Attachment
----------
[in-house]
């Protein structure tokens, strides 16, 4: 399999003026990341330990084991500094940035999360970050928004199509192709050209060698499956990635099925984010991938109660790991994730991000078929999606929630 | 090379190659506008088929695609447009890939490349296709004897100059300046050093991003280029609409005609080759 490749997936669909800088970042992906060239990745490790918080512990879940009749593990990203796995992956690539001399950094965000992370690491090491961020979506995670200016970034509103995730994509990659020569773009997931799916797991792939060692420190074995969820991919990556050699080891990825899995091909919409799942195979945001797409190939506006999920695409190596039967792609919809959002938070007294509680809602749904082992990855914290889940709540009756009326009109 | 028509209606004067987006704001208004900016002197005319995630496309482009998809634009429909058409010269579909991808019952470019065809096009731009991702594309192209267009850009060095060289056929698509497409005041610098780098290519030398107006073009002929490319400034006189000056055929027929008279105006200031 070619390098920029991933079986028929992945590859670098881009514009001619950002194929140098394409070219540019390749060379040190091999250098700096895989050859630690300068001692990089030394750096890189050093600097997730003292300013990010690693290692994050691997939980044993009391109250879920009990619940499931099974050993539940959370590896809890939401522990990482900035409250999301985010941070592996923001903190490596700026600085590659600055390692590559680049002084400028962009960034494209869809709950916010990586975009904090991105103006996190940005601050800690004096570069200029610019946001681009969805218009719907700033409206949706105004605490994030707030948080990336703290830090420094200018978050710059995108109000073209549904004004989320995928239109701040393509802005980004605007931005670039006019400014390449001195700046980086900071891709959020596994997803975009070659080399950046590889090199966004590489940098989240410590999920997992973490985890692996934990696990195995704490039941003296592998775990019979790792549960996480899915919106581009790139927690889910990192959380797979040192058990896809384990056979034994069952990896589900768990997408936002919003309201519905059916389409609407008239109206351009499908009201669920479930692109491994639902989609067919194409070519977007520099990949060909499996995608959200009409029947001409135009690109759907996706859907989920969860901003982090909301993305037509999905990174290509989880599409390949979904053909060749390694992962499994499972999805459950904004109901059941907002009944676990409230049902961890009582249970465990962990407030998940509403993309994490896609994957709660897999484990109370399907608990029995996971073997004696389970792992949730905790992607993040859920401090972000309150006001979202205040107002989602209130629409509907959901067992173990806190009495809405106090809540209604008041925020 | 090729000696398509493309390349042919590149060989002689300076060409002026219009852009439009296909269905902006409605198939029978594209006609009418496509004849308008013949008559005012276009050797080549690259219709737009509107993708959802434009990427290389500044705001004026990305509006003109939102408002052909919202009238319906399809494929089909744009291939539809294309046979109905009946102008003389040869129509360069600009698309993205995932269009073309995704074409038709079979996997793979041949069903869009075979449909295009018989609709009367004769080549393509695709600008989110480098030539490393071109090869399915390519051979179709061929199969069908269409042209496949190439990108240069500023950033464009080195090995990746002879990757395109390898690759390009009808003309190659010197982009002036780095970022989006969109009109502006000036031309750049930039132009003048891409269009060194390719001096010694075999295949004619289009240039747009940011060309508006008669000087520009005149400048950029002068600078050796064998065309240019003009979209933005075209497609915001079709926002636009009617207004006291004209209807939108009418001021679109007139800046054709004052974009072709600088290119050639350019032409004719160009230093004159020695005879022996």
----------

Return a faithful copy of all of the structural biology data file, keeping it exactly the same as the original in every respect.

[in-house]
């Protein structure tokens, strides 16, 4: 399999003026990341330990084991500094940035999360970050928004199509192709050209060698499956990635099925984010991938109660790991994730991000078929999606929630 | 090379190659506008088929695609447009890939490349296709004897100059300046050093991003280029609409005609080759 490749997936669909800088970042992906060239990745490790918080512990879940009749593990990203796995992956690539001399950094965000992370690491090491961020979506995670200016970034509103995730994509990659020569773009997931799916797991792939060692420190074995969820991919990556050699080891990825899995091909919409799942195979945001797409190939506006999920695409190596039967792609919809959002938070007294509680809602749904082992990855914290889940709540009756009326009109 | 028509209606004067987006704001208004900016002197005319995630496309482009998809634009429909058409010269579909991808019952470019065809096009731009991702594309192209267009850009060095060289056929698509497409005041610098780098290519030398107006073009002929490319400034006189000056055929027929008279105006200031 070619390098920029991933079986028929992945590859670098881009514009001619950002194929140098394409070219540019390749060379040190091999250098700096895989050859630690300068001692990089030394750096890189050093600097997730003292300013990010690693290692994050691997939980044993009391109250879920009990619940499931099974050993539940959370590896809890939401522990990482900035409250999301985010941070592996923001903190490596700026600085590659600055390692590559680049002084400028962009960034494209869809709950916010990586975009904090991105103006996190940005601050800690004096570069200029610019946001681009969805218009719907700033409206949706105004605490994030707030948080990336703290830090420094200018978050710059995108109000073209549904004004989320995928239109701040393509802005980004605007931005670039006019400014390449001195700046980086900071891709959020596994997803975009070659080399950046590889090199966004590489940098989240410590999920997992973490985890692996934990696990195995704490039941003296592998775990019979790792549960996480899915919106581009790139927690889910990192959380797979040192058990896809384990056979034994069952990896589900768990997408936002919003309201519905059916389409609407008239109206351009499908009201669920479930692109491994639902989609067919194409070519977007520099990949060909499996995608959200009409029947001409135009690109759907996706859907989920969860901003982090909301993305037509999905990174290509989880599409390949979904053909060749390694992962499994499972999805459950904004109901059941907002009944676990409230049902961890009582249970465990962990407030998940509403993309994490896609994957709660897999484990109370399907608990029995996971073997004696389970792992949730905790992607993040859920401090972000309150006001979202205040107002989602209130629409509907959901067992173990806190009495809405106090809540209604008041925020 | 090729000696398509493309390349042919590149060989002689300076060409002026219009852009439009296909269905902006409605198939029978594209006609009418496509004849308008013949008559005012276009050797080549690259219709737009509107993708959802434009990427290389500044705001004026990305509006003109939102408002052909919202009238319906399809494929089909744009291939539809294309046979109905009946102008003389040869129509360069600009698309993205995932269009073309995704074409038709079979996997793979041949069903869009075979449909295009018989609709009367004769080549393509695709600008989110480098030539490393071109090869399915390519051979179709061929199969069908269409042209496949190439990108240069500023950033464009080195090995990746002879990757395109390898690759390009009808003309190659010197982009002036780095970022989006969109009109502006000036031309750049930039132009003048891409269009060194390719001096010694075999295949004619289009240039747009940011060309508006008669000087520009005149400048950029002068600078050796064998065309240019003009979209933005075209497609915001079709926002636009009617207004006291004209209807939108009418001021679109007139800046054709004052974009072709600088290119050639350019032409004719160009230093004159020695005879022996």